Less than two years ago, a union deal with General Motors suggested that Bowling Green could see more than 2,000 new jobs at its automotive plant.
But on Tuesday, the once-mighty auto giant delivered news that had long been expected. The new vehicles to be built in Bowling Green — the Saturn Sky and Pontiac Solstice — probably won't be built at all.
GM also said it will shutter five more North American plants than once planned, but has yet to reveal which ones will empty.
And the uncertainty has Bowling Green, home of the Chevrolet Corvette since 1981, wondering how it fits into GM's future.
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"We're waiting along with everyone else and hopeful that we'll be able to weather this storm," said Bowling Green Mayor Elaine Walker.
In addition to the plant closings, GM has told the federal government it will cut 47,000 more jobs worldwide as it seeks more government aid to remain a solvent business.
Previous rounds of cuts have already touched Bowling Green, where the plant has been in an extended shutdown that began before the holidays.
The plant had previously learned that it will soon stop production of the Cadillac XLR, the only other model it builds. That cut means 40 jobs, said Eldon Renaud, president of the United Auto Workers Local 2164 in Bowling Green.
Beyond those 40 jobs, there will be a significant layoff of about 130 workers as well as 30 or so a month later as GM reduces production at the plant. Those layoffs will reduce the hourly work force to fewer than 500, down from more than 1,000 a few years ago, Renaud said.
The plant has slowed production of the Corvette in recent months from 18 per hour to 15, and will cut it to 11 once workers return.
"The fact that we're still building the flagship for Chevrolet gives me some reason to believe they'll continue to build our product," he said. "But as the numbers continue to decrease and we're on one shift of production, you might worry about whether or not they move it to a plant to make another more efficient."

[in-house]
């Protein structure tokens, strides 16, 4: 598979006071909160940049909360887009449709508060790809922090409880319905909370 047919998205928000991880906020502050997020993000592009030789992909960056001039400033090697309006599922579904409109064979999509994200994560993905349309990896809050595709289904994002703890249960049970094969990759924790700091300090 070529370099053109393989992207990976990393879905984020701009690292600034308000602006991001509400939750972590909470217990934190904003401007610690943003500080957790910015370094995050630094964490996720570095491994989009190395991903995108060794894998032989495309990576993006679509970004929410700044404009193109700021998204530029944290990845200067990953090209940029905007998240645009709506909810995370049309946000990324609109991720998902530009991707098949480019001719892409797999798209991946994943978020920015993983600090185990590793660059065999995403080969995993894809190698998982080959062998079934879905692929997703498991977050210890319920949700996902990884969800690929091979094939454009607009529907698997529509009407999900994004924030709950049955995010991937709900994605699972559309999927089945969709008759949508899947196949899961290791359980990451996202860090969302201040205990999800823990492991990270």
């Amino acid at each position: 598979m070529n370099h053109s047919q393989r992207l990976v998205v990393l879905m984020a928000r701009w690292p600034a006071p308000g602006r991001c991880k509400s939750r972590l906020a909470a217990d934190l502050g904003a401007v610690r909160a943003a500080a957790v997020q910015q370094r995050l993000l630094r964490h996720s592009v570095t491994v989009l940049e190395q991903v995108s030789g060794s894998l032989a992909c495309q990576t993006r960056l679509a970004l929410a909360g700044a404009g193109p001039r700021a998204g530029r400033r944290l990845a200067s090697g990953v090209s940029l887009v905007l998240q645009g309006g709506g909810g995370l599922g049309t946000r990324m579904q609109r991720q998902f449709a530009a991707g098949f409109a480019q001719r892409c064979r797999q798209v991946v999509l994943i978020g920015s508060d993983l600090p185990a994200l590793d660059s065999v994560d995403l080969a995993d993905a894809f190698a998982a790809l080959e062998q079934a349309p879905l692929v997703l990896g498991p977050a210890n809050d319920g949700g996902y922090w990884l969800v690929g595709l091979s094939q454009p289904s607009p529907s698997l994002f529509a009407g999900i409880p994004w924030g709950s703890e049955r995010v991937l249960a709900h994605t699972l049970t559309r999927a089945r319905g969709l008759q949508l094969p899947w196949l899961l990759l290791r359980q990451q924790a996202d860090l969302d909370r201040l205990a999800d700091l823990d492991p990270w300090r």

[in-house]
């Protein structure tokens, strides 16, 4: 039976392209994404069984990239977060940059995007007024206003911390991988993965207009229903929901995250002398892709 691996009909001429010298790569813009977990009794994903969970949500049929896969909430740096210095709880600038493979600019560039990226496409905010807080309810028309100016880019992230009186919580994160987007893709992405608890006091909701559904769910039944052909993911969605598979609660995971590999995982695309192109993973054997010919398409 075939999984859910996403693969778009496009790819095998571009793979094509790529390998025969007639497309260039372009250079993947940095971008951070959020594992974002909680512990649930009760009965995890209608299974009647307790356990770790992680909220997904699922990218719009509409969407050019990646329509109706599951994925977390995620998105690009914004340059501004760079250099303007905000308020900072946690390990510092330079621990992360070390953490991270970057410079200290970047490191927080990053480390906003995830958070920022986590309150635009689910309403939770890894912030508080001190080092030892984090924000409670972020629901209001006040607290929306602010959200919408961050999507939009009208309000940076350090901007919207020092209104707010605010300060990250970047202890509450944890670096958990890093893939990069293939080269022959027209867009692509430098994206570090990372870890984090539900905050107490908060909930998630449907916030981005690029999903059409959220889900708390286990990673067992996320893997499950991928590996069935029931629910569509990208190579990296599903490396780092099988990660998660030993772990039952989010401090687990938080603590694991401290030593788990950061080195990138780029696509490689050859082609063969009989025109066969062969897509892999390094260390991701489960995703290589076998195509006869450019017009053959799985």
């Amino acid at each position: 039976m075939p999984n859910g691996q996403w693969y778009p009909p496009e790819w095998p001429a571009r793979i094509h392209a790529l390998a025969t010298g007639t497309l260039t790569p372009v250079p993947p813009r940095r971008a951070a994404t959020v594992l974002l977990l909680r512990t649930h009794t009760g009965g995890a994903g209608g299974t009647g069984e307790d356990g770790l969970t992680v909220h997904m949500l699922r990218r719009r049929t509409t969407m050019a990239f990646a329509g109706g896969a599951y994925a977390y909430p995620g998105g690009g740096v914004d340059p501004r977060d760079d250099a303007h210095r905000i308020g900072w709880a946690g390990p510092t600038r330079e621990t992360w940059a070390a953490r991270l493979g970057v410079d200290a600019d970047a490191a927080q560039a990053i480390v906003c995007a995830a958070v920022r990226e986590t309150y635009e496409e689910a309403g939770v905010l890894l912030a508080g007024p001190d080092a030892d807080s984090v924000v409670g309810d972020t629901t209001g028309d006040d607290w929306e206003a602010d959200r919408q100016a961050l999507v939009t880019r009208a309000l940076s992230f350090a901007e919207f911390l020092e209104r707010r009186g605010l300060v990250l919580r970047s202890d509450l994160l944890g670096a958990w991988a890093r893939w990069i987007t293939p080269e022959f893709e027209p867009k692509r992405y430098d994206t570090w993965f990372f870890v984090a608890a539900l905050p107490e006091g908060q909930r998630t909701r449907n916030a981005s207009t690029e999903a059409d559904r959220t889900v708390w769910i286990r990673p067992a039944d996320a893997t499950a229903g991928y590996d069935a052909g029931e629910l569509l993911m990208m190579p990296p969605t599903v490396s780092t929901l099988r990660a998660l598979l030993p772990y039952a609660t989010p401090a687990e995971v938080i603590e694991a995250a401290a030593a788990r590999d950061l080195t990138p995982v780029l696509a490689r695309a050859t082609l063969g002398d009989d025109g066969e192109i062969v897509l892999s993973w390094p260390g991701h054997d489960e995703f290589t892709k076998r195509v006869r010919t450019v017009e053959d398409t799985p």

There was once a much greater hope. An agreement reached between GM and the UAW in late 2007 called for the plant to build the next generations of the Pontiac Solstice and Saturn Sky roadsters by 2012.
But in its plan discussed Tuesday, GM confirmed that it would de-emphasize both the Pontiac and Saturn brands. The company said Saturn would be phased out and Pontiac will have a much smaller role, if any.
With no future generations of those vehicles likely, Bowling Green wouldn't get the production, Renaud said.
"It would have been a good fit for us to be building all the sports cars for General Motors, but it's probably not going to happen," he said.
Haig Stoddard, an auto analyst with IHS Global Insight, said the way the Corvette is built could save Bowling Green.
The sports car is assembled on a unique platform that is not shared by other vehicles except the Cadillac XLR. Because of that, GM would have to move or build that unique assembly line elsewhere.
"I don't know where they would do it or if it makes sense," he said.
Before it added the XLR in 2003, Bowling Green had made just the Corvette, so it doesn't necessarily need to produce another vehicle to survive as a plant, he said.
And he added that the Corvette itself is probably safe as a model, even though he doubts it's currently a profitable vehicle for GM.
"It's an American icon. That would be just another bad headline if they got rid of it: 'Another American legend going down the drain ...,'" he said. "Once the economy and the market bounce back in a year or two, they should be able to start building profitably again."
And that vehicle has become entwined with Bowling Green's identity, Walker said.
The National Corvette Museum, located near the plant and started by a non-profit group, is a major source of tourism.
"Every time we have a Corvette Homecoming or some type of Corvette event, our city just fills up with people for whom the Corvette is an icon," the mayor said. "It's great to watch these people. People who have gotten married in a Corvette. It's just amazing."